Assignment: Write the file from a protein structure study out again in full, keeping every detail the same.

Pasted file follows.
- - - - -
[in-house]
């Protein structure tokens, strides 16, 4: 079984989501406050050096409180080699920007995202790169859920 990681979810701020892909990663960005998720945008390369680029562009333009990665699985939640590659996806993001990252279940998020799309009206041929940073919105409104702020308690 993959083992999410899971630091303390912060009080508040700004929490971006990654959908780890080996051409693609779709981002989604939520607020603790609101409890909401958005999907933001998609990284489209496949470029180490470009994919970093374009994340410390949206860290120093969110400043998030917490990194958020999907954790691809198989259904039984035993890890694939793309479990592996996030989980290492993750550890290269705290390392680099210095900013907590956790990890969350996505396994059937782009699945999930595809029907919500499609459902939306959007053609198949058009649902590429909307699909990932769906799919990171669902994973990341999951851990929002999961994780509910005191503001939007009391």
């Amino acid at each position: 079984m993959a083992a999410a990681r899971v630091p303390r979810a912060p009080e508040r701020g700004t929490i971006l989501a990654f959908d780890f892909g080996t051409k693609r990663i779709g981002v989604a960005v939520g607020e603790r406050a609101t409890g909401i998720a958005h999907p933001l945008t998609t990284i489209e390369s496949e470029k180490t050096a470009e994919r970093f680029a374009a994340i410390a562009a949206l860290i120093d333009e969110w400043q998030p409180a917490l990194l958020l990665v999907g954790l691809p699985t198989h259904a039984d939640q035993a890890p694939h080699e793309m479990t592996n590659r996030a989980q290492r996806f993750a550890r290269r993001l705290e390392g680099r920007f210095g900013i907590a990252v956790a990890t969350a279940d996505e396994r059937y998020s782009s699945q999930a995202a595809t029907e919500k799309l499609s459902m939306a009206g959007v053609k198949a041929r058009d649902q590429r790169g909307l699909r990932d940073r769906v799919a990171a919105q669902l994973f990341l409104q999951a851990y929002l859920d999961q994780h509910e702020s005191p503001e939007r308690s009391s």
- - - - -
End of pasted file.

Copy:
[in-house]
């Protein structure tokens, strides 16, 4: 079984989501406050050096409180080699920007995202790169859920 990681979810701020892909990663960005998720945008390369680029562009333009990665699985939640590659996806993001990252279940998020799309009206041929940073919105409104702020308690 993959083992999410899971630091303390912060009080508040700004929490971006990654959908780890080996051409693609779709981002989604939520607020603790609101409890909401958005999907933001998609990284489209496949470029180490470009994919970093374009994340410390949206860290120093969110400043998030917490990194958020999907954790691809198989259904039984035993890890694939793309479990592996996030989980290492993750550890290269705290390392680099210095900013907590956790990890969350996505396994059937782009699945999930595809029907919500499609459902939306959007053609198949058009649902590429909307699909990932769906799919990171669902994973990341999951851990929002999961994780509910005191503001939007009391």
């Amino acid at each position: 079984m993959a083992a999410a990681r899971v630091p303390r979810a912060p009080e508040r701020g700004t929490i971006l989501a990654f959908d780890f892909g080996t051409k693609r990663i779709g981002v989604a960005v939520g607020e603790r406050a609101t409890g909401i998720a958005h999907p933001l945008t998609t990284i489209e390369s496949e470029k180490t050096a470009e994919r970093f680029a374009a994340i410390a562009a949206l860290i120093d333009e969110w400043q998030p409180a917490l990194l958020l990665v999907g954790l691809p699985t198989h259904a039984d939640q035993a890890p694939h080699e793309m479990t592996n590659r996030a989980q290492r996806f993750a550890r290269r993001l705290e390392g680099r920007f210095g900013i907590a990252v956790a990890t969350a279940d996505e396994r059937y998020s782009s699945q999930a995202a595809t029907e919500k799309l499609s459902m939306a009206g959007v053609k198949a041929r058009d649902q590429r790169g909307l699909r990932d940073r769906v799919a990171a919105q669902l994973f990341l409104q999951a851990y929002l859920d999961q994780h509910e702020s005191p503001e939007r308690s009391s």